MATERIALS AND METHODS
To document the worldwide geographic distribution of P. gracilis, I used both published and unpublished records. I obtained unpublished site records from specimens in the collections of Archbold Biological Station (ABS), the British Museum of Natural History (BMNH), and the Museum of Comparative Zoology (MCZ). Philip S. Ward provided a database of P. gracilis specimens that he examined in the collections of many other institutions, including the Cornell University Insect Collection (CUIC), the Florida State Collection of Arthropods (FSCA), the Los Angeles County Museum (LACM), the Museo Civico di Storia Naturale “Giacomo Doria” (MCSN), the Muséum National d'Histoire Naturelle (MNHN), and the Smithsonian Institution (SI) (see Ward 1989 for a comprehensive list of ant collections he examined). I also received unpublished records from N. J. Reimer (Hawaii), Z. Prusak (Florida), J. Ott (Mississippi), J. MacGown (Florida, Georgia), M. Leong (Hawaii), B. R. Kumashiro (Hawaii), S. Dash (Louisiana), S. Chamberlain (Mexico), and M. B. Bartosik (Texas). In addition, I included my own published and unpublished records of P. gracilis from Florida, Tobago, and Trinidad (e.g., Wetterer & Wetterer 2003).
I obtained the geographic coordinates for collection sites from published references, specimen labels, maps, or geography web sites (e.g., earth.google.com; www.tageo.com; and www.fallingrain.com). I grouped records according currently defined geographic borders, e.g., I included P. gracilis records from Territoire Contesté and “Rivière Lunier” (the name for a tributary of the Rio Carsevenne Basin, coined by the collector, F. Geay, and not used by anyone else) in the Brazilian state of Amapá, although in 1899 when the specimens were collected, the French considered these areas to be part of French Guiana. If a site record listed a geographic region rather than a “point locale,” and I had no other record for this region, I used the coordinates of the largest town within the region or, in the case of small islands and natural areas, the center of the region. I did not map records of P. gracilis found on boats or intercepted in transit by quarantine inspectors. For example, I did not include P. gracilis specimens reportedly from Haiti, collected in quarantine in Pennsylvania, because it is unclear whether the ants actually came from Haiti.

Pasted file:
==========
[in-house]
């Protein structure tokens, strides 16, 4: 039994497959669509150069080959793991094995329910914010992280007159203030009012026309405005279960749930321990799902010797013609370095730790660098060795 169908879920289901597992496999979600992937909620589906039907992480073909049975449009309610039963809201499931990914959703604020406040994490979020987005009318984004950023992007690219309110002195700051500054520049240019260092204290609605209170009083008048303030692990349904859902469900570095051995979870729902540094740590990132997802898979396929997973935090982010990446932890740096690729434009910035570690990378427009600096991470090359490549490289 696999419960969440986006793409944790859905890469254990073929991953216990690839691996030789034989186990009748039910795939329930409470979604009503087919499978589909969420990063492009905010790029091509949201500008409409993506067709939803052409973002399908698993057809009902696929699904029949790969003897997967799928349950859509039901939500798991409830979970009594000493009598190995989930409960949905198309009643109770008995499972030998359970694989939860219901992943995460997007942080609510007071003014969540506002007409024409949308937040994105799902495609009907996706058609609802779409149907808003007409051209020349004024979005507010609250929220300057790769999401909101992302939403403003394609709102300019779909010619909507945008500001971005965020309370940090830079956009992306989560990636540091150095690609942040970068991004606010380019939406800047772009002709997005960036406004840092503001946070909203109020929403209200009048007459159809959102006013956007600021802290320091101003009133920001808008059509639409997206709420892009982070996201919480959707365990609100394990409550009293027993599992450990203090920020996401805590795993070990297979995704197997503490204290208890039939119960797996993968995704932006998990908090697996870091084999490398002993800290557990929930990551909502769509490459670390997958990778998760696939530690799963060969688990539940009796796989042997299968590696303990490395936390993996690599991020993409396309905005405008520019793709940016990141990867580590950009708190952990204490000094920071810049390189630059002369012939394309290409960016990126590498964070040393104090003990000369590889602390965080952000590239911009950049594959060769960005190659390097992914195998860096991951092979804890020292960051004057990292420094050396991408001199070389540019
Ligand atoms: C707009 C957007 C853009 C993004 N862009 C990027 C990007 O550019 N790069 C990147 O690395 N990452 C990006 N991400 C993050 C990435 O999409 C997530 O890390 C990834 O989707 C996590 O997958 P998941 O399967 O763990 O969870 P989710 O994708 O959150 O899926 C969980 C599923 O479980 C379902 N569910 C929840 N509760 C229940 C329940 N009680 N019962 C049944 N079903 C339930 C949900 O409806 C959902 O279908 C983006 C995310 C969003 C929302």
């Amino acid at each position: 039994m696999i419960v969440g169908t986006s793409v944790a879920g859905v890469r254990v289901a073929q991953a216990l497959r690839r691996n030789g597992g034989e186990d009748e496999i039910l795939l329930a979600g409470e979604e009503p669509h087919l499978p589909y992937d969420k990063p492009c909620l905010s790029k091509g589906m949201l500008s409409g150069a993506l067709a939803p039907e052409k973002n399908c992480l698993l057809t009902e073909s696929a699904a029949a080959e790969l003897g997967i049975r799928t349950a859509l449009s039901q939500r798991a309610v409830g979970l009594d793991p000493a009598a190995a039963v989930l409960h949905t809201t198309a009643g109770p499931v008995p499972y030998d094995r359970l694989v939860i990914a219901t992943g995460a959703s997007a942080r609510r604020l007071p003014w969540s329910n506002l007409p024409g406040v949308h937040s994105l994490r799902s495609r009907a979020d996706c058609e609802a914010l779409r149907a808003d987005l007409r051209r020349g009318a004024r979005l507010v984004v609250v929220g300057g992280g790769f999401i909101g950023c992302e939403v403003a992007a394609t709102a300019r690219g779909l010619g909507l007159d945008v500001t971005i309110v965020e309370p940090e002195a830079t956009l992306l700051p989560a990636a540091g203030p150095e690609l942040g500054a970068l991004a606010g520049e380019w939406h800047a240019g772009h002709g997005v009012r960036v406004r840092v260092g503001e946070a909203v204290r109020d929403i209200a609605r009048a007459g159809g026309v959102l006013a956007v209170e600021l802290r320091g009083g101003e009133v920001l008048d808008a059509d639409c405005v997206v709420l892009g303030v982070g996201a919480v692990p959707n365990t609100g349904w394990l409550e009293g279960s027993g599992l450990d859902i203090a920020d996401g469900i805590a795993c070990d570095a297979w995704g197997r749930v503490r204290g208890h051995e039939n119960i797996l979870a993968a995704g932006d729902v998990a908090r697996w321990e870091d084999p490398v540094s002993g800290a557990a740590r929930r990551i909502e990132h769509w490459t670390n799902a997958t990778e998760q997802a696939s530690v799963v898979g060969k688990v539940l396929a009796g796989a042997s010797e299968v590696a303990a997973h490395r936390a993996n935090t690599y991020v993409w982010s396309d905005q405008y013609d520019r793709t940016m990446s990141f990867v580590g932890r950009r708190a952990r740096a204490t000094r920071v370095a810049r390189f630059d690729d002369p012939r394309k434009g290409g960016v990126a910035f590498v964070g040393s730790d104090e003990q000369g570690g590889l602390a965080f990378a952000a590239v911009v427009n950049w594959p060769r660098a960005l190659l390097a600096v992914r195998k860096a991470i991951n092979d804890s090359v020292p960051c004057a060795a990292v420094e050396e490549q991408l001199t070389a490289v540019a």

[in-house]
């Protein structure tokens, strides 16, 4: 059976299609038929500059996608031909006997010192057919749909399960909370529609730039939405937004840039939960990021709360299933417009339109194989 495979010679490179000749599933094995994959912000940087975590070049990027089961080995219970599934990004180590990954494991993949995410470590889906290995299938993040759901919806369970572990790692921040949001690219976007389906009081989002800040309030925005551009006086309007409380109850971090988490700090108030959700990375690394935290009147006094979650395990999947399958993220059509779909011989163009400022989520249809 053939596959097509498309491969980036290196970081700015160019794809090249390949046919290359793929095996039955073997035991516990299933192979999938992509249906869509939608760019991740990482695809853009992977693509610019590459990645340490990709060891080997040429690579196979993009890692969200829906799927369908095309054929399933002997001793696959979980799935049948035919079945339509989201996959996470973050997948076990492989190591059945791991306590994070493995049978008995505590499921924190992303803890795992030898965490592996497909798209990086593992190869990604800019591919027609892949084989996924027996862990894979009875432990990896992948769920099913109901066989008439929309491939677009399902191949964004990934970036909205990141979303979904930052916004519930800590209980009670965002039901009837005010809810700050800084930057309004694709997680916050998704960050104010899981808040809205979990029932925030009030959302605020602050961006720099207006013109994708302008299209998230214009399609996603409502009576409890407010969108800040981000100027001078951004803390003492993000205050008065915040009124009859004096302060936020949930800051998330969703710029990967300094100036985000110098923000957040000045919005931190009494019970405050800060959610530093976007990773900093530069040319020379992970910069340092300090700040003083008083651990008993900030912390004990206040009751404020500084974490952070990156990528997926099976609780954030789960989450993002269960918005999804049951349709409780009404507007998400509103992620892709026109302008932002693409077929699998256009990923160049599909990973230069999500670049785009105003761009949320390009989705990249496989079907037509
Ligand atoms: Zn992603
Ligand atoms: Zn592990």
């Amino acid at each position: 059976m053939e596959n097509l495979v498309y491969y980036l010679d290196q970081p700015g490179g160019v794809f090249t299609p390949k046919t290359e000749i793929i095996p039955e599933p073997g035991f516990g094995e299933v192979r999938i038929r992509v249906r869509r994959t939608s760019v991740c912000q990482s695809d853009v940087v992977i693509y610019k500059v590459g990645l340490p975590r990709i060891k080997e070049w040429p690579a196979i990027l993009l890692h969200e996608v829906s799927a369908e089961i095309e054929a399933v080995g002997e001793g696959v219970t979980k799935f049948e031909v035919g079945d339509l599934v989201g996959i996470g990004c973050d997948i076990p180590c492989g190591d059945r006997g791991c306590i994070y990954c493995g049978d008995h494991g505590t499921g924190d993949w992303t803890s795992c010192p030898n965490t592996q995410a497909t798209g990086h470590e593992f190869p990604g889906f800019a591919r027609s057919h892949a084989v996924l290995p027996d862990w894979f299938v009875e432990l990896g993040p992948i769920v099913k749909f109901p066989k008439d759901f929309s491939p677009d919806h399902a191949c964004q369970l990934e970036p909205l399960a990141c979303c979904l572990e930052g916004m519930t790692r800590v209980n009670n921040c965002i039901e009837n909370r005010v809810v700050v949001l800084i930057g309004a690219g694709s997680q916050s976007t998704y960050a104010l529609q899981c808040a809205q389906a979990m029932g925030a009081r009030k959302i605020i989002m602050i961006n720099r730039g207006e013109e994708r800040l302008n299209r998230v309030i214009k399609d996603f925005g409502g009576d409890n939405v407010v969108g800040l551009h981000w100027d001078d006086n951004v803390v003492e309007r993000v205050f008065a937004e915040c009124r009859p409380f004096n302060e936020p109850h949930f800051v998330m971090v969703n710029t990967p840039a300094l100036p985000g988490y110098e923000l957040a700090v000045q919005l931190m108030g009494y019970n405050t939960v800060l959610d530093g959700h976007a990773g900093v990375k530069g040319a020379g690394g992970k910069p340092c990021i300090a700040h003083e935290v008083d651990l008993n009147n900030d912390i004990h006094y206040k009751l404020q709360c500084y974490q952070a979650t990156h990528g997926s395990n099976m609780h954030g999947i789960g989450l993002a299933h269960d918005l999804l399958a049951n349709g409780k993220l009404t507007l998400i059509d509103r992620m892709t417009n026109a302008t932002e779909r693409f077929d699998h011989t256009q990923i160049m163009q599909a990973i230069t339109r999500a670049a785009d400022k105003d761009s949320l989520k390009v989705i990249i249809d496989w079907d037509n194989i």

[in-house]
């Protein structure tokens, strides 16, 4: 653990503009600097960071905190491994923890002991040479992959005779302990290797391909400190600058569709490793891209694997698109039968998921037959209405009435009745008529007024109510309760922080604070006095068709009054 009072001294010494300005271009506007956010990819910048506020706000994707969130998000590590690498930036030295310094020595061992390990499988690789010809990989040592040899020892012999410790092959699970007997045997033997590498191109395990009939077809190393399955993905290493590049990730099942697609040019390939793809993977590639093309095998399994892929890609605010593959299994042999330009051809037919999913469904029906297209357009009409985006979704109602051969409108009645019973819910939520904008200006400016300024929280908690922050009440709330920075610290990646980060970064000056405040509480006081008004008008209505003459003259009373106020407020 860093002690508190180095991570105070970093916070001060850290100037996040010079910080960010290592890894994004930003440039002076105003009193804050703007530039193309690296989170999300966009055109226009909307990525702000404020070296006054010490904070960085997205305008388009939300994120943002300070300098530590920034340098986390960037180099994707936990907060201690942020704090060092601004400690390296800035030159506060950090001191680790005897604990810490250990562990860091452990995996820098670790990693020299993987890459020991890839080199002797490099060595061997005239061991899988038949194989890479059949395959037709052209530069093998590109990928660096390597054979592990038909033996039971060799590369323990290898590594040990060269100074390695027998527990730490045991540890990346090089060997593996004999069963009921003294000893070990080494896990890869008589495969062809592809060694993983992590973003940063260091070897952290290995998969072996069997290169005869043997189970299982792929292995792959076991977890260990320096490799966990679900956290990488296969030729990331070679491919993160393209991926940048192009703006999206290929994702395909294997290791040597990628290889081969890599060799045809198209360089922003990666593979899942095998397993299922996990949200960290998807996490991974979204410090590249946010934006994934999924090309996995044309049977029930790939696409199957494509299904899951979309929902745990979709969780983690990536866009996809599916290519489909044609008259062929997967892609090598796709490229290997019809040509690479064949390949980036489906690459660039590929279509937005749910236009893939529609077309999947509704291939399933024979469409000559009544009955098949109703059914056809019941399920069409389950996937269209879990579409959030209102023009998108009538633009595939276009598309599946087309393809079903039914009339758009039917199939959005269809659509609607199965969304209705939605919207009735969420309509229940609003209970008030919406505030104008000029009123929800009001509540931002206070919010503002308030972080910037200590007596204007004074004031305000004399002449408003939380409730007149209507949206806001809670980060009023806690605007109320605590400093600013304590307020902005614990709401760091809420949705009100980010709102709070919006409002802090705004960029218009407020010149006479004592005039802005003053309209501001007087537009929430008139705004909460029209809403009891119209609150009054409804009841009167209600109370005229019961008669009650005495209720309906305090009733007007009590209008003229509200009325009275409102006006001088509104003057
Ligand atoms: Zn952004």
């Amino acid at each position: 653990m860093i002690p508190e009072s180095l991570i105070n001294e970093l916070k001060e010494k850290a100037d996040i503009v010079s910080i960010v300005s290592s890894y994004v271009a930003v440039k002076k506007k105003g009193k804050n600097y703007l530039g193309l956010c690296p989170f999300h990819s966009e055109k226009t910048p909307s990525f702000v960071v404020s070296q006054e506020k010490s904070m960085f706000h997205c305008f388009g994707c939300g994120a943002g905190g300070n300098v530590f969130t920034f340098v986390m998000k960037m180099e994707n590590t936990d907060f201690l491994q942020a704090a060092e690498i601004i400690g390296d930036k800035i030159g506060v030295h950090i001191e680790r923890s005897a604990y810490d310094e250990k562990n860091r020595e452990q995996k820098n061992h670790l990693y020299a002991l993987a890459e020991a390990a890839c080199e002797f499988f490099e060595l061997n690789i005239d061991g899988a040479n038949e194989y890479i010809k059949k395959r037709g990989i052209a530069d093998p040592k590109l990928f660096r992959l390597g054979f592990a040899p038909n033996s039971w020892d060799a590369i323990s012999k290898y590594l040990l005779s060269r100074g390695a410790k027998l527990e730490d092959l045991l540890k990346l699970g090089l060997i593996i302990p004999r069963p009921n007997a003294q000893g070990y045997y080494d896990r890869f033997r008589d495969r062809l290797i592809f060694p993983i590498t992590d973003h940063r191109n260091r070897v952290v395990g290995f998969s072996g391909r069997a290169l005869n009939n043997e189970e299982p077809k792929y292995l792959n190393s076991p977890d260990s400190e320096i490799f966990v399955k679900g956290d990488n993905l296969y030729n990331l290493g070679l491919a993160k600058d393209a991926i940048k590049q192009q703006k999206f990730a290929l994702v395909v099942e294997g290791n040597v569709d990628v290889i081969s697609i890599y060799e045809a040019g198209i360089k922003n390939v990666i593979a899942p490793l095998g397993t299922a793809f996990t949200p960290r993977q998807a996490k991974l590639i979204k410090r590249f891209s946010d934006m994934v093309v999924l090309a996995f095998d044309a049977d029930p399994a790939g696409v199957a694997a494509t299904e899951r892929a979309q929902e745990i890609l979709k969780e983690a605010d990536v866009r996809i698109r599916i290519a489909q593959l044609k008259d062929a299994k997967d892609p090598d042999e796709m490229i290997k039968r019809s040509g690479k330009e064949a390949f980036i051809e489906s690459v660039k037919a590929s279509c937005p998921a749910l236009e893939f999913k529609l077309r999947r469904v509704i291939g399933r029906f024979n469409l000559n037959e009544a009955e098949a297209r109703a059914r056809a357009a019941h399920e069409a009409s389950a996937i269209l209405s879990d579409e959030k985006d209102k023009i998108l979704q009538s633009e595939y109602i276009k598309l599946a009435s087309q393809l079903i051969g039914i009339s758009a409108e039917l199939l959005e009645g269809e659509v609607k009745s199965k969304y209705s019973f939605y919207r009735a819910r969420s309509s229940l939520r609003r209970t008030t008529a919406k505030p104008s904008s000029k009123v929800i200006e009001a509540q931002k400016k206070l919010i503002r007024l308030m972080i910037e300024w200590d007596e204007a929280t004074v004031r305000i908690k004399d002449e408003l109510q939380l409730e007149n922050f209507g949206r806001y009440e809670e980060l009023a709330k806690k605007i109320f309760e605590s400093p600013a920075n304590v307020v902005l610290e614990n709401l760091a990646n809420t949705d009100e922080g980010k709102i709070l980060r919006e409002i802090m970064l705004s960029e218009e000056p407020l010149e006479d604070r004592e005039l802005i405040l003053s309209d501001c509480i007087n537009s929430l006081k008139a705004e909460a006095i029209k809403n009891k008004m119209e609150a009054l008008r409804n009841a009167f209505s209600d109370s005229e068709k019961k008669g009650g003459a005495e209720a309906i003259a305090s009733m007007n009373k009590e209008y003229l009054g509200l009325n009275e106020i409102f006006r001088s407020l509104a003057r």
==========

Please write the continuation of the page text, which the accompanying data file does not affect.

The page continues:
I compiled and mapped >1500 published and unpublished site records of P. gracilis records from 32 geographic areas (countries and US States), including every country in South and Central America except Chile (Tables 1 and 2; Fig. 1).